Where did you grow up?
What is your earliest memory of writing/drawing?
I grew up in a very creative family; both my parents are artists and my sisters were always involved with the arts as well. So drawing and painting came very naturally and was a big part of my life growing up, I’ve been doing it as long as I can remember.
What inspired you to write/illustrate your first book?
My first book was about my relationship with my sister, about sibling rivalry and learning to get along. I was inspired by my experiences growing up as an older sister.
Do you use your childhood as inspiration?
Yes, all the time. I think a lot about the issues that were really important to me as a child, and how I can explore those themes in my books. It is vital to my work that I keep a strong connection to my memories of childhood so that I can make my books as relevant as possible to the kids reading them.
What books from your childhood have most influenced your work? What about adult titles?
I loved all of Beatrix Potter’s books as a child, I couldn’t get enough of the lush, meticulous world she created and the creatures that lived in it. Some of my favorites were The Tale of Peter Rabbit and The Tale of Jemima Puddle-duck. I also loved Maurice Sendak’s books, as well as Garth Williams and Mercer Mayer. One of my all time favorites as a kid was Everyone Knows What s Dragon Looks Like.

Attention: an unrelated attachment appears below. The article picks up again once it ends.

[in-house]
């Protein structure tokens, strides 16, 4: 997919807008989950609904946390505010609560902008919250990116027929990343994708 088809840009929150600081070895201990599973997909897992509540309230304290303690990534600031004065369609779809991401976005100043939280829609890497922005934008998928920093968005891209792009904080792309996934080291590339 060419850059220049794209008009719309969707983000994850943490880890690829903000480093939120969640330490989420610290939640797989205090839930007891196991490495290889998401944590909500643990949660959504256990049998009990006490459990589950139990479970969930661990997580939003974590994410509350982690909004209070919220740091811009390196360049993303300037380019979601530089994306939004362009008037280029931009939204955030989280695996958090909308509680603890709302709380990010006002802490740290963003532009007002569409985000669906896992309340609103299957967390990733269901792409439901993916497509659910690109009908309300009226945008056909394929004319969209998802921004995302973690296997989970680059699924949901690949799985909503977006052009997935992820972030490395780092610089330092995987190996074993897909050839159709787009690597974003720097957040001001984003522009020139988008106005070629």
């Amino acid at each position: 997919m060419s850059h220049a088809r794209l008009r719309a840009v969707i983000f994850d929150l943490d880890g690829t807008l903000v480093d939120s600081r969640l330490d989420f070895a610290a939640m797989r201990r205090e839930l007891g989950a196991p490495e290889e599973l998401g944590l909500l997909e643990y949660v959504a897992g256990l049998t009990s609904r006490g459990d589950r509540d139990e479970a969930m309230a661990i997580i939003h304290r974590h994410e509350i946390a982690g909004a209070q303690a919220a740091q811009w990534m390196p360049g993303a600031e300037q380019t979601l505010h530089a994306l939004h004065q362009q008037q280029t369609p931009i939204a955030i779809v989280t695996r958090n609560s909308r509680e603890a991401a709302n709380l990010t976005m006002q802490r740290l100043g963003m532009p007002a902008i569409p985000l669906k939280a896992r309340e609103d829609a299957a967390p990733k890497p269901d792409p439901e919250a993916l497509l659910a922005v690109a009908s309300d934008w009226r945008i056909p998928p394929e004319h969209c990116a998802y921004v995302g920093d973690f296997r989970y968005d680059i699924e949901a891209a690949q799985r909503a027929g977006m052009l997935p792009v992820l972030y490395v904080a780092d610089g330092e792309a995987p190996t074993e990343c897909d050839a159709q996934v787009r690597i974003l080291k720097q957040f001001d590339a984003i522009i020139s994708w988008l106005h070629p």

The ‘adult’ books I read are quite varied. Most recently I re-read To Kill A Mockingbird, and felt very inspired by the way Harper Lee wove together a child’s persepective with very adult issues.
What are your hobbies and interests besides reading and books?
I love to do yoga, travel to new places, take walks in the woods, look at artwork that inspires me, and make things by hand whenever possible. I also like taking pictures of my cats, George and Wilbur, and making up stories about them.
Who are a couple of your favorite author/illustrators? What is it about their work that inspires and interests you?
I still love Beatrix Potter for her meticulous eye and scientific mind. I love Maurice Sendak for the way he creates a world that is at once familiar and fantastic. I am also a fan of Chris Raschka and Ora Eitan, I love the expressive way they use color and shape. I’ve recently read most of Kate DiCamillo’s books and fell in love with the way she tells stories, in particular The Miraculous Journey of Edward Tulane. It gave me goosebumps the whole way through.
What one or two words of advice would you give for young authors/illustrators?
Get to know what really motivates you to make books and what you have to say as an individual. Delve into your personal experiences and let everything come from that place. This will help you to create something that is truly unique.